U.S. President Woodrow Wilson's claimed objectives for sending troops to Siberia were as much diplomatic as they were military. One major reason was to rescue the 40,000 men of the Czechoslovak Legion, who were being held up by Bolshevik forces as they attempted to make their way along the Trans-Siberian Railroad to Vladivostok, and it was hoped, eventually to the Western Front. Another major reason was to protect the large quantities of military supplies and railroad rolling stock that the United States had sent to the Russian Far East in support of the prior Russian government's war efforts on the Eastern Front. Equally stressed by Wilson was the need to "steady any efforts at self-government or self defense in which the Russians themselves may be willing to accept assistance." At the time, Bolshevik forces controlled only small pockets in Siberia and President Wilson wanted to make sure that neither Cossack marauders nor the Japanese military would take advantage of the unstable political environment along the strategic railroad line and in the resource-rich Siberian regions that straddled it.[1]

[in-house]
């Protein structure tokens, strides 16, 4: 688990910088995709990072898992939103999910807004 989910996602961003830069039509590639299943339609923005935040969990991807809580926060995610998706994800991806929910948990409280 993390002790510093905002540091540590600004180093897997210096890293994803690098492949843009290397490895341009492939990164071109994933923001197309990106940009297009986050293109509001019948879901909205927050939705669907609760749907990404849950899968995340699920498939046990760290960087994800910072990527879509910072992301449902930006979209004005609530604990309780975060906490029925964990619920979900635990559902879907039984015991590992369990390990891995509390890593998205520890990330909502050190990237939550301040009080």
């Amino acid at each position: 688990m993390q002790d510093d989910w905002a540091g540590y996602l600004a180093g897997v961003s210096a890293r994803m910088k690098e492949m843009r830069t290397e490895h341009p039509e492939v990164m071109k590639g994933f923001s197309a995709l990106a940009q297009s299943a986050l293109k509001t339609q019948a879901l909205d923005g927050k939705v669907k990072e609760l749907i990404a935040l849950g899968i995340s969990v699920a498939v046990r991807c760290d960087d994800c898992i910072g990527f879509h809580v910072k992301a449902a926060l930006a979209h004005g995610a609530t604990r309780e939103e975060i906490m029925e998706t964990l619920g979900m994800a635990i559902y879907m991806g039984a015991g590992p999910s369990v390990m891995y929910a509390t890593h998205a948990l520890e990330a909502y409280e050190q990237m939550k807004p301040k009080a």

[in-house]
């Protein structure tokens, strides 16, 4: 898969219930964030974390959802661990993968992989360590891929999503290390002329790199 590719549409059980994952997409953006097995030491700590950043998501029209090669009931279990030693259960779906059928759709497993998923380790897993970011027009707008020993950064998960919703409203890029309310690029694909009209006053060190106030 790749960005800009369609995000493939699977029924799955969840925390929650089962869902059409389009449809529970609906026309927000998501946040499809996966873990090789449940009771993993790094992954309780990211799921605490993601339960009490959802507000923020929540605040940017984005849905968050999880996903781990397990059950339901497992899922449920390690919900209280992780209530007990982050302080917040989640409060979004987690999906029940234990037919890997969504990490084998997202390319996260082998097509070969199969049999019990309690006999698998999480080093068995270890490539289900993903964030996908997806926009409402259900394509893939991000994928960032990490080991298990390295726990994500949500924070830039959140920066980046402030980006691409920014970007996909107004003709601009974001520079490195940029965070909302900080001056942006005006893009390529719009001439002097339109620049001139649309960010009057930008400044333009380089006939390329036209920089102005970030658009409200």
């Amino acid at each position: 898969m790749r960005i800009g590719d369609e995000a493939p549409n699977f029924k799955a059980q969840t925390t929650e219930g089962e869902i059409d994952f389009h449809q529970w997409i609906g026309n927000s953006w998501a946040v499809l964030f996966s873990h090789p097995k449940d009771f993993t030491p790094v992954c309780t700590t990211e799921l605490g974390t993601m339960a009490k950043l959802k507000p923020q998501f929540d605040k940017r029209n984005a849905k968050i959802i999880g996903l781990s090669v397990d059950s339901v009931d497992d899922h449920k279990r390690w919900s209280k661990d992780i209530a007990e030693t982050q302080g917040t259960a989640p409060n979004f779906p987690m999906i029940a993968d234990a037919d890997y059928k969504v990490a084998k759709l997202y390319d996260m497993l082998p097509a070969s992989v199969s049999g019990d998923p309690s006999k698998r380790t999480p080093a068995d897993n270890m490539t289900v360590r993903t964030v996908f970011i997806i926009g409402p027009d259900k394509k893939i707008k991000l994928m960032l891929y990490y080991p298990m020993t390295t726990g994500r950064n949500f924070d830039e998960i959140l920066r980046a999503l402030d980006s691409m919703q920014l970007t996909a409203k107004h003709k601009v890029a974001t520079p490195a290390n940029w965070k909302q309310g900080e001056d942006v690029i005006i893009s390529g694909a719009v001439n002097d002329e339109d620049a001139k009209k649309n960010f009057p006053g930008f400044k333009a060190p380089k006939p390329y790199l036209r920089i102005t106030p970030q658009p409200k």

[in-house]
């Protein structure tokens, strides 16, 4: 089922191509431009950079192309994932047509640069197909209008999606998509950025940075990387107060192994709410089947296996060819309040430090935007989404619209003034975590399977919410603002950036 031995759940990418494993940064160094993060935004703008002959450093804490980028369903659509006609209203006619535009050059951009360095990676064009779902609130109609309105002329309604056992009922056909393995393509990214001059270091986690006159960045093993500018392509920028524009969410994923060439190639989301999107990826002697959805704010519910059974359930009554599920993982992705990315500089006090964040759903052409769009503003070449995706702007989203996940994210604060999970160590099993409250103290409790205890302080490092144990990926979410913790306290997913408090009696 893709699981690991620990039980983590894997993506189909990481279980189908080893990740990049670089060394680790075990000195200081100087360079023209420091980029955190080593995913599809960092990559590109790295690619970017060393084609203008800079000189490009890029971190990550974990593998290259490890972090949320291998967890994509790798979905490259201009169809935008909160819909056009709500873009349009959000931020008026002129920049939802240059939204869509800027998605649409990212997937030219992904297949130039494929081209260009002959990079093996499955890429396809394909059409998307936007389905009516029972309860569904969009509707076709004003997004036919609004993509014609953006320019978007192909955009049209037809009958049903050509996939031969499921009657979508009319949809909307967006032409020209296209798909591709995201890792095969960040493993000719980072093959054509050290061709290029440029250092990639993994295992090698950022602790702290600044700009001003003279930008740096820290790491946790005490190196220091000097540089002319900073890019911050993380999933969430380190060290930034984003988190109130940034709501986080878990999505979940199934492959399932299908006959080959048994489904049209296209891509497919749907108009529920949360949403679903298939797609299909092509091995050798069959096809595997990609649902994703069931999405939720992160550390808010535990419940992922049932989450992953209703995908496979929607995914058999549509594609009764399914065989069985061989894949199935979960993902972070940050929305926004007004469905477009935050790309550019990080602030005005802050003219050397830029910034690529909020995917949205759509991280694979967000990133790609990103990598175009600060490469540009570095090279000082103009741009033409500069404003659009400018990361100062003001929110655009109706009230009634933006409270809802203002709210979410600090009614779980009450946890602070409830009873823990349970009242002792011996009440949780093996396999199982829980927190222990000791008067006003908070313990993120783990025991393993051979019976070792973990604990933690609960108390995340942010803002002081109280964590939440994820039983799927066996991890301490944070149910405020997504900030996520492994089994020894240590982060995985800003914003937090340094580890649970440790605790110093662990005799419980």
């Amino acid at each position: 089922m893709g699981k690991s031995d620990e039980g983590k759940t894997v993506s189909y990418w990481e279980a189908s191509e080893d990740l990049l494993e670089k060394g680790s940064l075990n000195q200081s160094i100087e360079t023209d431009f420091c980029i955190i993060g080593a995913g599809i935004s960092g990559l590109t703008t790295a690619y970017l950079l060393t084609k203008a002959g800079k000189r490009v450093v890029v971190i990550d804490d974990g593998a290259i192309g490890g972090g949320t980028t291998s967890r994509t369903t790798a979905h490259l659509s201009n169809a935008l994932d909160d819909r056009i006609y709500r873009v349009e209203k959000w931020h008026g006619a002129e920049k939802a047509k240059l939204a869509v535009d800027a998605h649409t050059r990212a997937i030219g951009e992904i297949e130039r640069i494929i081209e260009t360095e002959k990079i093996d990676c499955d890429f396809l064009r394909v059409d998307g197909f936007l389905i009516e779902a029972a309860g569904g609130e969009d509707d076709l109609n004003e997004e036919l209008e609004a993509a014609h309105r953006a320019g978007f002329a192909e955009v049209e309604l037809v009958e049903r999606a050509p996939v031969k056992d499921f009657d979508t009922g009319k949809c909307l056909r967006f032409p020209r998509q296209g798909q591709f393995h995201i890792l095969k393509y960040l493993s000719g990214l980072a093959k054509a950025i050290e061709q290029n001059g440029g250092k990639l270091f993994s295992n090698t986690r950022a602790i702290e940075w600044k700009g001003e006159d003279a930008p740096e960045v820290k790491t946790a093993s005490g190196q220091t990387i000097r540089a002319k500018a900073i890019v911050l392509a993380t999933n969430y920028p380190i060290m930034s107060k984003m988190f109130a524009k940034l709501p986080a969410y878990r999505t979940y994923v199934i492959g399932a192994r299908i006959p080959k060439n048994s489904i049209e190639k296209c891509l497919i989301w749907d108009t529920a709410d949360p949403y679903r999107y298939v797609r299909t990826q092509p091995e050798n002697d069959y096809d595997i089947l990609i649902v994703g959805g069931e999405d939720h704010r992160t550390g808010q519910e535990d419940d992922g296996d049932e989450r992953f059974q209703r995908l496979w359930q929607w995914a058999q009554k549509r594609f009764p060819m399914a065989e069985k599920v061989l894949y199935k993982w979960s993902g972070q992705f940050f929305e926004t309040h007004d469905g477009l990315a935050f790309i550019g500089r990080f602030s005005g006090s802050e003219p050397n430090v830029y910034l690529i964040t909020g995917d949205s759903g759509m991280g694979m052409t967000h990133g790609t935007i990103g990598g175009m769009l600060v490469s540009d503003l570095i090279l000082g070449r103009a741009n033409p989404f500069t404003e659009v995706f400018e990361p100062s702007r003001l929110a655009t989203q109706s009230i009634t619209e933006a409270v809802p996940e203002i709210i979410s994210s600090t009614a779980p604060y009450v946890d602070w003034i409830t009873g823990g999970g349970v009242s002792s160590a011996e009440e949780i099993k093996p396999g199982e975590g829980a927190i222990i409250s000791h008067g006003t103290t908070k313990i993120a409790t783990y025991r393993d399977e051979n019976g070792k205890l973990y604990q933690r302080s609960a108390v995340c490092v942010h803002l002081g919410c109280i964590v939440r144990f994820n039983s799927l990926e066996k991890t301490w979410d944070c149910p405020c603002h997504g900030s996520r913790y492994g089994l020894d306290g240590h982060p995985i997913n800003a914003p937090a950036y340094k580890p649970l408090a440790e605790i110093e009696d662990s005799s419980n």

Concurrently and for similar reasons, about 5,000 American soldiers were sent to Arkhangelsk (Archangel), Russia by Wilson as part of the separate Polar Bear Expedition.
More at the link:
https://en.wikipedia.org/wiki/American_Expeditionary_Force_Siberia
Indeed. The British also sent forces, I believe.

They didn't actually get involved in any real fighting though. Nothing big enough to really turn the tide for the Whites...
 
Jul 2011
75,076
41,412
Memphis, Tn.
#17
Why would the UK have supported the Confederacy?
For awhile the Brits were smuggling firearms and other military supplies up through Mexico & Texas to the CSA. The capture of New Orleans, Vicksburg & Memphis pretty much gave the Union control of the Mississippi River and sealed off Texas from the rest of the CSA.
But Lincoln's Emancipation Proclamation was a good political move on Lincoln's part. How could the Brits, who had outlawed slavery years before, openly support the CSA after that? Lincoln successfuly made the war about freeing the slaves in the minds of many, framing public opinion for political reasons is nothing new.